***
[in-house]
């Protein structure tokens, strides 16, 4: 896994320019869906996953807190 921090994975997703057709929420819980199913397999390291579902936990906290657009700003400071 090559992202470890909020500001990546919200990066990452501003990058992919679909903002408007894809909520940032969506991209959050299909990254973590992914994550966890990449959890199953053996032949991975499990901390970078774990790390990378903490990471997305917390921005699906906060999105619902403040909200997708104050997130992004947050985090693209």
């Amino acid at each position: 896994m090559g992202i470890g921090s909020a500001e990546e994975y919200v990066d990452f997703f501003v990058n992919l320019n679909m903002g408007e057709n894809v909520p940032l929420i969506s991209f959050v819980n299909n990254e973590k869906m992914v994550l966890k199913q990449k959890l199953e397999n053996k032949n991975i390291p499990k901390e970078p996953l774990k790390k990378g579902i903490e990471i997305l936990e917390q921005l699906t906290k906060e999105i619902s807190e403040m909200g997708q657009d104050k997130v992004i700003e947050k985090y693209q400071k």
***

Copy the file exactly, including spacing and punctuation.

[in-house]
């Protein structure tokens, strides 16, 4: 896994320019869906996953807190 921090994975997703057709929420819980199913397999390291579902936990906290657009700003400071 090559992202470890909020500001990546919200990066990452501003990058992919679909903002408007894809909520940032969506991209959050299909990254973590992914994550966890990449959890199953053996032949991975499990901390970078774990790390990378903490990471997305917390921005699906906060999105619902403040909200997708104050997130992004947050985090693209």
């Amino acid at each position: 896994m090559g992202i470890g921090s909020a500001e990546e994975y919200v990066d990452f997703f501003v990058n992919l320019n679909m903002g408007e057709n894809v909520p940032l929420i969506s991209f959050v819980n299909n990254e973590k869906m992914v994550l966890k199913q990449k959890l199953e397999n053996k032949n991975i390291p499990k901390e970078p996953l774990k790390k990378g579902i903490e990471i997305l936990e917390q921005l699906t906290k906060e999105i619902s807190e403040m909200g997708q657009d104050k997130v992004i700003e947050k985090y693209q400071k």